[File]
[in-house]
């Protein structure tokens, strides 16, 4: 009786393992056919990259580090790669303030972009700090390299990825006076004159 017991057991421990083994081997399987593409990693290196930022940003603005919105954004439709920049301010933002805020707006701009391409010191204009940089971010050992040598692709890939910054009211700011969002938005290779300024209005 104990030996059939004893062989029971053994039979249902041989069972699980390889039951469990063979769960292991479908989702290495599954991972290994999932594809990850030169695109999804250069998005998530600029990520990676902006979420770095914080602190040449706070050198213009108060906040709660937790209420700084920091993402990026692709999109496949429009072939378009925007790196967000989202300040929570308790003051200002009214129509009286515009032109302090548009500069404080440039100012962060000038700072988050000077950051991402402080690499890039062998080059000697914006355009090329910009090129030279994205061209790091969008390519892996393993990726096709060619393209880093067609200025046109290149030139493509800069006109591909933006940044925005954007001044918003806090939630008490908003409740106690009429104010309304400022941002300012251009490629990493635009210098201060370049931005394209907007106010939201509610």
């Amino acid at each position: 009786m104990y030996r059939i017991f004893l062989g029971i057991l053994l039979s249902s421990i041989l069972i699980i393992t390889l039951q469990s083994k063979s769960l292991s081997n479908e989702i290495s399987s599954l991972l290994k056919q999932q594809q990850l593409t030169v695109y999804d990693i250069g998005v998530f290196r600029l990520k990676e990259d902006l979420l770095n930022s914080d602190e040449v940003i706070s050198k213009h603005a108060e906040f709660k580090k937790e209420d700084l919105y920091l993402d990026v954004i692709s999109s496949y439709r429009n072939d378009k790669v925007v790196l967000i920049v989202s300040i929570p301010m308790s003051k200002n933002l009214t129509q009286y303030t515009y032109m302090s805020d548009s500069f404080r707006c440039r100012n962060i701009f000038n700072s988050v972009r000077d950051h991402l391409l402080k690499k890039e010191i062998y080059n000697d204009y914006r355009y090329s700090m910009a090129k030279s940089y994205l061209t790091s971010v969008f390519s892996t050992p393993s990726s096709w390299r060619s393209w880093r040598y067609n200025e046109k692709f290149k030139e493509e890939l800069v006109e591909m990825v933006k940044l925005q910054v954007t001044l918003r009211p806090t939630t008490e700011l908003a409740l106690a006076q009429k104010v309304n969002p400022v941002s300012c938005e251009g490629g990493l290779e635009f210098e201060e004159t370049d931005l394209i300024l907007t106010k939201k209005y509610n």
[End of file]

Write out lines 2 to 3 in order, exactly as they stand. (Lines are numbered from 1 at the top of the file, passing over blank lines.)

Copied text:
């Protein structure tokens, strides 16, 4: 009786393992056919990259580090790669303030972009700090390299990825006076004159 017991057991421990083994081997399987593409990693290196930022940003603005919105954004439709920049301010933002805020707006701009391409010191204009940089971010050992040598692709890939910054009211700011969002938005290779300024209005 104990030996059939004893062989029971053994039979249902041989069972699980390889039951469990063979769960292991479908989702290495599954991972290994999932594809990850030169695109999804250069998005998530600029990520990676902006979420770095914080602190040449706070050198213009108060906040709660937790209420700084920091993402990026692709999109496949429009072939378009925007790196967000989202300040929570308790003051200002009214129509009286515009032109302090548009500069404080440039100012962060000038700072988050000077950051991402402080690499890039062998080059000697914006355009090329910009090129030279994205061209790091969008390519892996393993990726096709060619393209880093067609200025046109290149030139493509800069006109591909933006940044925005954007001044918003806090939630008490908003409740106690009429104010309304400022941002300012251009490629990493635009210098201060370049931005394209907007106010939201509610």
């Amino acid at each position: 009786m104990y030996r059939i017991f004893l062989g029971i057991l053994l039979s249902s421990i041989l069972i699980i393992t390889l039951q469990s083994k063979s769960l292991s081997n479908e989702i290495s399987s599954l991972l290994k056919q999932q594809q990850l593409t030169v695109y999804d990693i250069g998005v998530f290196r600029l990520k990676e990259d902006l979420l770095n930022s914080d602190e040449v940003i706070s050198k213009h603005a108060e906040f709660k580090k937790e209420d700084l919105y920091l993402d990026v954004i692709s999109s496949y439709r429009n072939d378009k790669v925007v790196l967000i920049v989202s300040i929570p301010m308790s003051k200002n933002l009214t129509q009286y303030t515009y032109m302090s805020d548009s500069f404080r707006c440039r100012n962060i701009f000038n700072s988050v972009r000077d950051h991402l391409l402080k690499k890039e010191i062998y080059n000697d204009y914006r355009y090329s700090m910009a090129k030279s940089y994205l061209t790091s971010v969008f390519s892996t050992p393993s990726s096709w390299r060619s393209w880093r040598y067609n200025e046109k692709f290149k030139e493509e890939l800069v006109e591909m990825v933006k940044l925005q910054v954007t001044l918003r009211p806090t939630t008490e700011l908003a409740l106690a006076q009429k104010v309304n969002p400022v941002s300012c938005e251009g490629g990493l290779e635009f210098e201060e004159t370049d931005l394209i300024l907007t106010k939201k209005y509610n």